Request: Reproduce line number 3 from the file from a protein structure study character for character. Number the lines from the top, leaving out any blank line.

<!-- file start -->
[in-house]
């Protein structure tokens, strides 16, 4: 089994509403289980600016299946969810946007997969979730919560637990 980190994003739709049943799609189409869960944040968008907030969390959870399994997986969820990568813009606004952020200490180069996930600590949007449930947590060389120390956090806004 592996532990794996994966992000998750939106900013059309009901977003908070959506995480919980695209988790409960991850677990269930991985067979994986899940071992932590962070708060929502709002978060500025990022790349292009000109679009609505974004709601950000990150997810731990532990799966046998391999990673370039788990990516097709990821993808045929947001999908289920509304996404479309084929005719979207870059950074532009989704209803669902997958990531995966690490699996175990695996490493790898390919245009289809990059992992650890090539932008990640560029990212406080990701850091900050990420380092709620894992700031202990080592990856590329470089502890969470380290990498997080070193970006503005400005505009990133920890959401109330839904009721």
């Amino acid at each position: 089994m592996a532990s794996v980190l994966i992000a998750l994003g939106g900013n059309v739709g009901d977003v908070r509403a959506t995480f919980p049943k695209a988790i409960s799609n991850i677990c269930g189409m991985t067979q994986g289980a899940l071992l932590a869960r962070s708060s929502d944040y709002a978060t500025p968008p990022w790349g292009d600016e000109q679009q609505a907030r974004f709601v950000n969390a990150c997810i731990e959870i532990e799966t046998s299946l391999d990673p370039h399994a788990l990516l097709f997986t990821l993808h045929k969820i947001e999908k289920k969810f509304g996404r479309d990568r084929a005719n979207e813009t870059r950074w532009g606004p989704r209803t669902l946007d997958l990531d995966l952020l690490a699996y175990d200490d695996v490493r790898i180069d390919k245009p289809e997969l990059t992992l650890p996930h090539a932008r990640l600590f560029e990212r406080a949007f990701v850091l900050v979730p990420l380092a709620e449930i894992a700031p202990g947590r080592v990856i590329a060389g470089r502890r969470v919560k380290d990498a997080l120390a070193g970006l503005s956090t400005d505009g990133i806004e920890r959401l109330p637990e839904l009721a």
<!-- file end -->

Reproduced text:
């Amino acid at each position: 089994m592996a532990s794996v980190l994966i992000a998750l994003g939106g900013n059309v739709g009901d977003v908070r509403a959506t995480f919980p049943k695209a988790i409960s799609n991850i677990c269930g189409m991985t067979q994986g289980a899940l071992l932590a869960r962070s708060s929502d944040y709002a978060t500025p968008p990022w790349g292009d600016e000109q679009q609505a907030r974004f709601v950000n969390a990150c997810i731990e959870i532990e799966t046998s299946l391999d990673p370039h399994a788990l990516l097709f997986t990821l993808h045929k969820i947001e999908k289920k969810f509304g996404r479309d990568r084929a005719n979207e813009t870059r950074w532009g606004p989704r209803t669902l946007d997958l990531d995966l952020l690490a699996y175990d200490d695996v490493r790898i180069d390919k245009p289809e997969l990059t992992l650890p996930h090539a932008r990640l600590f560029e990212r406080a949007f990701v850091l900050v979730p990420l380092a709620e449930i894992a700031p202990g947590r080592v990856i590329a060389g470089r502890r969470v919560k380290d990498a997080l120390a070193g970006l503005s956090t400005d505009g990133i806004e920890r959401l109330p637990e839904l009721a």